This Series seeks to publish high quality monographs and edited volumes on religion, society and government in Eastern Europe and the former Soviet states by focusing primarily on three main themes: the history of churches and religions (including but not exclusively Christianity, Islam, Judaism and Buddhism) in relation to governing structures, social groupings and political power; the impact of intellectual ideas on religious structures and values; and the role of religions and faith-based communities in fostering national identities from the nineteenth century until today.
The Series aims to advance the latest research on these themes by exploring the multi-facets of religious mobilisation at local, national and supranational levels. It particularly welcomes studies which offer an interdisciplinary approach by drawing on the fields of history, politics, international relations, religious studies, theology, law, sociology, and anthropology.
Lucian Leustean is Reader in Politics and International Relations at Aston University, Birmingham, United Kingdom.
Religion and Politics in Contemporary Russia Beyond the Binary of Power and Authority
Communism, Atheism and the Orthodox Church of Albania Cooperation, Survival and Suppression, 1945–1967
Russian Orthodoxy, Nationalism and the Soviet State during the Gorbachev Years, 1985-1991
The Secret Police and the Religious Underground in Communist and Post-Communist Eastern Europe
Religion During the Russian Ukrainian Conflict
Orthodox Religion and Politics in Contemporary Eastern Europe On Multiple Secularisms and Entanglements
By Tobias Köllner
August 01, 2022
Based on extensive original research at the local level, this book explores the relationship between Russian Orthodoxy and politics in contemporary Russia. It reveals close personal links between politicians at the local, regional and national levels and their counterparts at the equivalent level ...
By Artan R. Hoxha
July 01, 2022
This book examines the relations between the Albanian communist regime and the Albanian Autocephalous Orthodox Church (AAOC) from 1945, when the communists came to power, to 1967, when Albania became the only atheistic state in the world, and religion of all kinds was completely suppressed. Based ...
By Tornike Metreveli
May 30, 2022
This book discusses in detail how Orthodox Christianity was involved in and influenced political transition in Ukraine, Serbia, and Georgia after the collapse of communism. Based on original research, including extensive interviews with clergy and parishioners as well as historical, legal, and ...
By Ardit Bido
May 30, 2022
Religion in Albania has had a complicated history, with Orthodoxy, Bektashi and Sunni Islam, Catholicism coexisting throughout much of the history of this Balkan nation. This book traces the rise of the Albanian Orthodox Church from the beginnings of Albanian nationalist movements in the late ...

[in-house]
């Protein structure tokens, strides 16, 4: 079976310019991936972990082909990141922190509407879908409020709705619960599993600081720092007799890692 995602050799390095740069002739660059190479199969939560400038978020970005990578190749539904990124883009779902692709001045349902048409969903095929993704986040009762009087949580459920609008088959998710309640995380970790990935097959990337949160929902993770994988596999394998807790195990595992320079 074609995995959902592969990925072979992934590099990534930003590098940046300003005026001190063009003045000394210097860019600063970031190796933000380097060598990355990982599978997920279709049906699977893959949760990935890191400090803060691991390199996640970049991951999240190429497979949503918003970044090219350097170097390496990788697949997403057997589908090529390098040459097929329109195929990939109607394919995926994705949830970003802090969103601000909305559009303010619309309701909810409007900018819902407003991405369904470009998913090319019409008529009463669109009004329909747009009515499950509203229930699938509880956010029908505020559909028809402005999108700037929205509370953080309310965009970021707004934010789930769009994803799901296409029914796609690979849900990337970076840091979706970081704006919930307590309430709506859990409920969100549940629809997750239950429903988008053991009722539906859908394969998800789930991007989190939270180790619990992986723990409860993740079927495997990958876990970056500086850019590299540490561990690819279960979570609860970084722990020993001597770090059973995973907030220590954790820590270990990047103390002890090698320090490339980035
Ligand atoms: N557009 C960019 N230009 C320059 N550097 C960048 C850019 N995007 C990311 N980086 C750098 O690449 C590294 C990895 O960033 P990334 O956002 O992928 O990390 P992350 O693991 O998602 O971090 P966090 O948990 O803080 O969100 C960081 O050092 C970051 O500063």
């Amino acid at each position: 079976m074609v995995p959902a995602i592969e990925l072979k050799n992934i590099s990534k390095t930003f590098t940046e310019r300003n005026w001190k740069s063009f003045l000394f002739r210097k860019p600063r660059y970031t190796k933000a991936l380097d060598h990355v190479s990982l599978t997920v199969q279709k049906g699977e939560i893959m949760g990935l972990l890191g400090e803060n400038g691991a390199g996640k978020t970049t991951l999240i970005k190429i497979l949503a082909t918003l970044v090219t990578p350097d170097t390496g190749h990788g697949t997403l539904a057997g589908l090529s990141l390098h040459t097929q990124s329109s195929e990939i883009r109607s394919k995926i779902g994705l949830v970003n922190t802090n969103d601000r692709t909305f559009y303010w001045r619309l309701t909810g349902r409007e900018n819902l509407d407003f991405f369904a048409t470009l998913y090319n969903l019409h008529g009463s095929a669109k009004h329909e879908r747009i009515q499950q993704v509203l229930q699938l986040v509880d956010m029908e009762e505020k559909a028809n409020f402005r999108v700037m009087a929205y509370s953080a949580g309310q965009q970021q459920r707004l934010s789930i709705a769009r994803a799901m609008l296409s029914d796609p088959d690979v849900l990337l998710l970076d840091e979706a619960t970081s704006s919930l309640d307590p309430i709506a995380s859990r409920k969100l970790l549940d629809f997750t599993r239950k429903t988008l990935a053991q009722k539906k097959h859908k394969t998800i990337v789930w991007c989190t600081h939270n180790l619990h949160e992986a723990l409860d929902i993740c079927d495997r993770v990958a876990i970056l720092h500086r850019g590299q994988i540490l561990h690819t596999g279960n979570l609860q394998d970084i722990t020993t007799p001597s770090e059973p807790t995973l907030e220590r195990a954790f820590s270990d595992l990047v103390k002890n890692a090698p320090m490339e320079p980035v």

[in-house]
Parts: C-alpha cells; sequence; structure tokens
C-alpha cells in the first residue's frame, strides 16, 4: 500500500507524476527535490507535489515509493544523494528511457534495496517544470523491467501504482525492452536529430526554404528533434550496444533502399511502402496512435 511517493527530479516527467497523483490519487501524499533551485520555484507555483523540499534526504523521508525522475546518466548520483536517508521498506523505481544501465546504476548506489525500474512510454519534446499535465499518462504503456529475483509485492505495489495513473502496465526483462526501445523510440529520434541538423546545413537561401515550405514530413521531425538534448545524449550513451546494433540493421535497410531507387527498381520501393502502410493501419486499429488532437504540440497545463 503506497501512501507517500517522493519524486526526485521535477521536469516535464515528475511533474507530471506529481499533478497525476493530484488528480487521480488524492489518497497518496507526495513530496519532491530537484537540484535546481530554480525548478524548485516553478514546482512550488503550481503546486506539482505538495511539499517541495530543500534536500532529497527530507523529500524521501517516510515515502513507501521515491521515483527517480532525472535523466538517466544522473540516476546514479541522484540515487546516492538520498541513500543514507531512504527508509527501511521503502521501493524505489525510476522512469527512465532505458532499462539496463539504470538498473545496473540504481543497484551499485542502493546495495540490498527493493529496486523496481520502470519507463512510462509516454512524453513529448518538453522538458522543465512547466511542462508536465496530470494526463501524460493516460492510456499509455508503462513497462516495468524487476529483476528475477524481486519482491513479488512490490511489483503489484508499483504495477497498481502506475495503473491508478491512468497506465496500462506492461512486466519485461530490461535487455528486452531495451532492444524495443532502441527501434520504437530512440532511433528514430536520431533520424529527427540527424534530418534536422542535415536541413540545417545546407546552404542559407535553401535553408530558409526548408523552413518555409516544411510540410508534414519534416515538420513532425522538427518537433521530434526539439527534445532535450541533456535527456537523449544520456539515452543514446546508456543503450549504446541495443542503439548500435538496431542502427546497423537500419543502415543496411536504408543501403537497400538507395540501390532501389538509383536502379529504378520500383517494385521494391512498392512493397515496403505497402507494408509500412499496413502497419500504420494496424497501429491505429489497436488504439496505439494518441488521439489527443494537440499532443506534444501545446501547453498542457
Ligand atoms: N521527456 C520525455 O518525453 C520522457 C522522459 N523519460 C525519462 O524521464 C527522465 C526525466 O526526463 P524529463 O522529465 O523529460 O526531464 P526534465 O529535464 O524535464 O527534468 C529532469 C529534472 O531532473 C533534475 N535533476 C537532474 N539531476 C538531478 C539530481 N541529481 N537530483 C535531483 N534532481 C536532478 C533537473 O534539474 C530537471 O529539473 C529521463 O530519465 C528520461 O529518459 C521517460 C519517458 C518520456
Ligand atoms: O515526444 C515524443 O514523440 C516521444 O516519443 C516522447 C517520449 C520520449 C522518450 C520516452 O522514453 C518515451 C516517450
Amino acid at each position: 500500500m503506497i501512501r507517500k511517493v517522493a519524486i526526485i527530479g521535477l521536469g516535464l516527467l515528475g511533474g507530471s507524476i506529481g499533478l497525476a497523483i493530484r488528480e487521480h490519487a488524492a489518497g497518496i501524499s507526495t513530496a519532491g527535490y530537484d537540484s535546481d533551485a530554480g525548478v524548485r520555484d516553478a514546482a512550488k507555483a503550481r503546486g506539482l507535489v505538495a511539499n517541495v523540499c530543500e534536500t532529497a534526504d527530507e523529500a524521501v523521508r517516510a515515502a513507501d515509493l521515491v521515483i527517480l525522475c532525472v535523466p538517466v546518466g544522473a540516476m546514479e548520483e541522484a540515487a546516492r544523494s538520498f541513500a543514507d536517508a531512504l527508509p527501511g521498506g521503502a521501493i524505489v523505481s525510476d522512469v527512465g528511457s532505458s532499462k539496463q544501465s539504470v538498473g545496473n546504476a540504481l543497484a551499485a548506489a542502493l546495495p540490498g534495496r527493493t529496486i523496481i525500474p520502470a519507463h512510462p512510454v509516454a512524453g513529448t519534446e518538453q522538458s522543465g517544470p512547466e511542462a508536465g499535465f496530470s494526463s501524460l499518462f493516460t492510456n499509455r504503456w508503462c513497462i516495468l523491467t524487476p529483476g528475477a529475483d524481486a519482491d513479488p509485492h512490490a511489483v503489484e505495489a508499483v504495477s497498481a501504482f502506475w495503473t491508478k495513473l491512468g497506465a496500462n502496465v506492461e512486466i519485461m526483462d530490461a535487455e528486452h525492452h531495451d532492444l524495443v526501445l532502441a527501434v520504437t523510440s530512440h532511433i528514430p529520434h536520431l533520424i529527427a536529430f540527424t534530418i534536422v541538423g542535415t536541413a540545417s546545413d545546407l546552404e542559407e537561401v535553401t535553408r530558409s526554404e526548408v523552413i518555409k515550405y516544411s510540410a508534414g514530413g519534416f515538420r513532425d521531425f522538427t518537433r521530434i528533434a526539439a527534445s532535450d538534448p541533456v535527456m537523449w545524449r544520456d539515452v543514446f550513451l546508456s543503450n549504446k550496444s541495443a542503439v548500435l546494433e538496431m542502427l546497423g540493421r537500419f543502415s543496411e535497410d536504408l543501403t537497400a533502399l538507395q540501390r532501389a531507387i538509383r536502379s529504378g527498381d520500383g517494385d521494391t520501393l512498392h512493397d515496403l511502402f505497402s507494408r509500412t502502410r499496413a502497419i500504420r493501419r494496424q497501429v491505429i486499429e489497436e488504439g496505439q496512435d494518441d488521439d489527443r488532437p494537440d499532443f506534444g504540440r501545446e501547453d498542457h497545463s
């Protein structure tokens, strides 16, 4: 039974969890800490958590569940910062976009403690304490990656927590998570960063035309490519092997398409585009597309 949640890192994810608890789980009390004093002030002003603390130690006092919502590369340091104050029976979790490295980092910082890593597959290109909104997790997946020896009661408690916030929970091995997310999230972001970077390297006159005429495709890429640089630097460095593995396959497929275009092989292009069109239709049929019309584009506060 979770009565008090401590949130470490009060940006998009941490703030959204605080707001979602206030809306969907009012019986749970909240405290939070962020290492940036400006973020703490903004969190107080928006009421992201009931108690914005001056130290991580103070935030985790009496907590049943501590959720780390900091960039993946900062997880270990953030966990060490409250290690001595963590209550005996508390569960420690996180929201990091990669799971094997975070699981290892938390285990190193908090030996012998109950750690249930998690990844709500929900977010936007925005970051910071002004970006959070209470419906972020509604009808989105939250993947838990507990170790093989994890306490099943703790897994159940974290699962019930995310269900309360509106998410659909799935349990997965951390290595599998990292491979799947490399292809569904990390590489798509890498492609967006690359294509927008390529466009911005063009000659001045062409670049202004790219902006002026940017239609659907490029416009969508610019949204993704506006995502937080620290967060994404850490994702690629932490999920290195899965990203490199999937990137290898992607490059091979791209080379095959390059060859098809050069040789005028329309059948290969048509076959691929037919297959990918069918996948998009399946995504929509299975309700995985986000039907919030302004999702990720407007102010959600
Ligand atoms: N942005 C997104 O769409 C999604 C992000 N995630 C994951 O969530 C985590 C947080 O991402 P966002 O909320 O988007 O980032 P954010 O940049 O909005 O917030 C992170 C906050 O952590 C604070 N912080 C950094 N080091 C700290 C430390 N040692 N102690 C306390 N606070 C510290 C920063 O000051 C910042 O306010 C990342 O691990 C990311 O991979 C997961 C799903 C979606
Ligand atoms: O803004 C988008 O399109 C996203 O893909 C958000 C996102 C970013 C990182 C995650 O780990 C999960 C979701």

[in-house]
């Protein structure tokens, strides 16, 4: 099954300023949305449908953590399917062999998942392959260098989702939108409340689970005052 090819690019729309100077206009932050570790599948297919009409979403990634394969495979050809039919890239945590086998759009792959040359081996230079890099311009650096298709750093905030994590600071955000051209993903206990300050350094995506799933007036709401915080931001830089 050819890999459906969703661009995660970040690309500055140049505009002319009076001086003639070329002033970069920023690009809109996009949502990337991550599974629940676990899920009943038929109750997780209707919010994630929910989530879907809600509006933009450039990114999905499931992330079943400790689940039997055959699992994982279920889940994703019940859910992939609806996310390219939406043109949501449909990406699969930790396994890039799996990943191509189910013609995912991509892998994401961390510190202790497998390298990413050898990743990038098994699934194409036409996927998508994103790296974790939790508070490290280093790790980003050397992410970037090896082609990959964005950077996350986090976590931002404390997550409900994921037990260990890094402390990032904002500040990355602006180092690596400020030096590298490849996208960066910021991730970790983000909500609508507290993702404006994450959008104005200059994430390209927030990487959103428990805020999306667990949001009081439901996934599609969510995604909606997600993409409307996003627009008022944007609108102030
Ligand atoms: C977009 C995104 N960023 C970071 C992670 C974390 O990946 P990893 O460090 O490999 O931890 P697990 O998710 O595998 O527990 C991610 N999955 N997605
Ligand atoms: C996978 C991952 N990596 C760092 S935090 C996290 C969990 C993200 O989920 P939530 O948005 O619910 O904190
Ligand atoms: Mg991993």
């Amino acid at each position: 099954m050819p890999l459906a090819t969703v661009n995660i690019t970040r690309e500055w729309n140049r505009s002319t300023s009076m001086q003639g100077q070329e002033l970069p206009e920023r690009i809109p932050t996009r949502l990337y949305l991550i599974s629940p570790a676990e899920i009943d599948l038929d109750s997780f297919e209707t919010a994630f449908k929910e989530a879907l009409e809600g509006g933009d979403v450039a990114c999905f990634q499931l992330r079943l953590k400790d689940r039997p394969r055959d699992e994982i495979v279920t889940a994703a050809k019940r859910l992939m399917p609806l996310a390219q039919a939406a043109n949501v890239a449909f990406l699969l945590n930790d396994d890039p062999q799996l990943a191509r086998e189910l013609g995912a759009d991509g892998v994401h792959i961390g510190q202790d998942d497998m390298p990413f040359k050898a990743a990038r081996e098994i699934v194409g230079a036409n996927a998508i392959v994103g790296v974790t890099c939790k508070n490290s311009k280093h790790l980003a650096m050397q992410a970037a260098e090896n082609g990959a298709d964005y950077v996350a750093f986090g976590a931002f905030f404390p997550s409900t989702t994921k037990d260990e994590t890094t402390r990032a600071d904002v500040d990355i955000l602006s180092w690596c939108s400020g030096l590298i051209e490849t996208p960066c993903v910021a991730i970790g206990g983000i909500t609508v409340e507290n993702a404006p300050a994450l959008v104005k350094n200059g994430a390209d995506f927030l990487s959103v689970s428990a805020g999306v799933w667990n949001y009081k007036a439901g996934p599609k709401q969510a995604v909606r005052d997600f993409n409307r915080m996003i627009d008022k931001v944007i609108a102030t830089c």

By Milena Benovska
May 06, 2022
Orthodoxy has achieved a large scale revival in Russia following the collapse of Communism. However, paradoxically, although there is a high level of identification with Orthodoxy, there is in fact a low level of church attendance. This book, based on in depth ethnographic fieldwork, explores the ...
By Sophie Kotzer
September 30, 2021
This book examines how the Russian Orthodox Church developed during the period of Gorbachev’s rule in the Soviet Union, a period characterised by perestroika (reform) and glasnost (openness). It charts how official Soviet policy towards religion in general and the Russian Orthodox Church changed, ...
By James A. Kapaló, Kinga Povedák
August 13, 2021
This book addresses the complex intersection of secret police operations and the formation of the religious underground in communist-era Eastern Europe. It discusses how religious groups were perceived as dangerous to the totalitarian state whilst also being extremely vulnerable and yet at the same...
By Karin Christensen
December 12, 2019
Following the end of the Soviet Union, the Russian Orthodox Church has canonized a great number of Russian saints. Whereas in the first millennium of Russian Christianity (988-1988) the Church recognized merely 300 Russian saints, the number had grown to more than 2,000 by 2006. This book explores ...
By Lucian N. Leustean
November 08, 2019
The conflict in Eastern Ukraine and the European refugee crisis have led to a dramatic increase in forced displacement across Europe. Fleeing war and violence, millions of refugees and internally displaced people face the social and political cultures of the predominantly Christian Orthodox ...
By Elizabeth A. Clark, Dmytro Vovk
November 07, 2019
This book investigates how the military conflict between Russia and Ukraine has affected the religious situation in these countries. It considers threats to and violations of religious freedom, including those arising in annexed Crimea and in the eastern part of Ukraine, where fighting between ...
By Tobias Koellner
December 03, 2018
This book explores the relationship between Orthodox religion and politics in Eastern Europe, Russia and Georgia. It demonstrates how as these societies undergo substantial transformation Orthodox religion can be both a limiting and an enabling factor, how the relationship between religion and ...
By Paschalis Kitromilides
August 14, 2018
This book explores how the Ecumenical Patriarchate, the leading centre of spiritual authority in the Orthodox Church, based in Istanbul, coped with political developments from Ottoman times until the present. The book outlines how under the Ottomans, despite difficult circumstances, the ...